Although she wasn’t certain the concept would take off, she was confident a place existed for an interactive toy store to be a national and international business. Today, Build-A-Bear has sold over 26 million stuffed animals worldwide and the company held its initial public offering last November. It is now worth over half a billion dollars.

Clark launched her first store in St. Louis in 1997. By January 2005, she had expanded into 40 states and Canada with 170 stores. In fall 2003, the company opened its first international store in Sheffield, England, followed by others in Japan, Denmark, and Australia the next year.

“We hit a warm fuzzy spot with our guests. The universal appeal of the teddy bear mixed with a fresh and unique concept is just what the customer was looking for,” Clark stated in a 2003 interview with TDmonthly. “The landlords recognize a hit when they see one, and they worked aggressively with us to expand the concept quickly but without losing its special appeal. In order for anything to be successful it takes the work of many people. Ideas are a dime a dozen, but the implementation is something else. Impeccable implementation and attention to details is required to be successful in today´s world.”

In November 2004, the company opened two friends 2B made stores in Pittsburgh and Columbus, Ohio and will open three new stores this year – in New York City, at the Mall of America, and in the St. Louis Galleria. Similar to the original Build-A-Bear Workshop, dolls are the focus in this hands-on experience. Friends 2B made won first prize in the Exterior-In-Line Store category of Chain Store Age´s 2004 Retail Store of the Year design competition.

Additionally, as a licensee of major league baseball, the company has expanded to include "make your own major league baseball mascot stores." The first store opened last year at the Citizens Bank Park, home of the Philadelphia Phillies, where fans can "Make Your Own Phillie Phanatic." Two additional stores – one in Cincinnati (“Make Your Own Gapper”) and one in Cleveland (“Make Your Own Slider”) – will open in 2004, with more ballpark stores currently in development.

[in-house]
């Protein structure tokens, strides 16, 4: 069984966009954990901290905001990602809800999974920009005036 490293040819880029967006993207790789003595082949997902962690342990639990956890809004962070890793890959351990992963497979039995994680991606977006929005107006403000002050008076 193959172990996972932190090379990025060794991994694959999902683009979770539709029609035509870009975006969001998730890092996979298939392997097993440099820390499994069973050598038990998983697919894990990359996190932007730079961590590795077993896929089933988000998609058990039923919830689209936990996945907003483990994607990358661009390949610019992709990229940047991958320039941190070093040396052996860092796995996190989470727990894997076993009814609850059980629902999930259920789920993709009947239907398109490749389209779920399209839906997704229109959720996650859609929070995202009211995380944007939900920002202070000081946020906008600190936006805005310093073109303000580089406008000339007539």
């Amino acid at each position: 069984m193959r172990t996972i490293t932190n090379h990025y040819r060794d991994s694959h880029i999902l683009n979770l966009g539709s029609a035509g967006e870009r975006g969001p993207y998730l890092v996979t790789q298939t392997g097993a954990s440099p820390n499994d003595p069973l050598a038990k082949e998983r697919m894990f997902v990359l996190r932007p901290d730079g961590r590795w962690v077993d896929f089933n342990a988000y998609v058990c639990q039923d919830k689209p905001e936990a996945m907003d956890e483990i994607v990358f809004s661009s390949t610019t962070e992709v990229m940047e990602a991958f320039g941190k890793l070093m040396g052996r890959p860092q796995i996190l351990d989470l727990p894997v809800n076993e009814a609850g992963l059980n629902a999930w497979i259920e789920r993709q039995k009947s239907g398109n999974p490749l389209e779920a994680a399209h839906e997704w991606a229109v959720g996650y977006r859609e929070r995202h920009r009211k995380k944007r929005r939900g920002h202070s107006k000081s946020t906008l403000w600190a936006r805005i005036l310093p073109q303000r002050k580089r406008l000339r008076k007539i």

Where Bears Are Born

Other creative entrepreneurs are bringing teddy bear stuffing to new heights and delighting children in the process.

Design a Dolly Hospital (ToyShow) is a chain of shops founded by Lloyd and Laura Treibitz. With a 20-year background in children’s retail, the couple opened its first retail outlet featuring children’s clothing, toys, and parties in 1994, adding Design a Dolly and doll making in 2000.

“Our store features a talking tree who tells our guests to journey through the enchanted forest to visit the magical doll maker named Ferntilda, [at whose home] you can choose a doll to make,” says owner Lloyd Treibitz. “Fiber optic lights twinkle around Ferntilda when you enter her cottage. The journey takes you to the Design a Dolly Hospital where your doll can be born. We have storks that fly on the ceiling and an incubator with preemie dollies that really move.”

They doubled their product line this year and signed up several new locations, in addition to joining the prestigious Learning Express toy chain. “These stores will be our best work yet! They will be so magical that it will be like having a little piece of Disneyland right in your own backyard!” Lloyd notes.

Writer's Bio: Julia Ann Charpentier is a Milwaukee-based freelance writer and an editor for book publishers. Read more articles by this author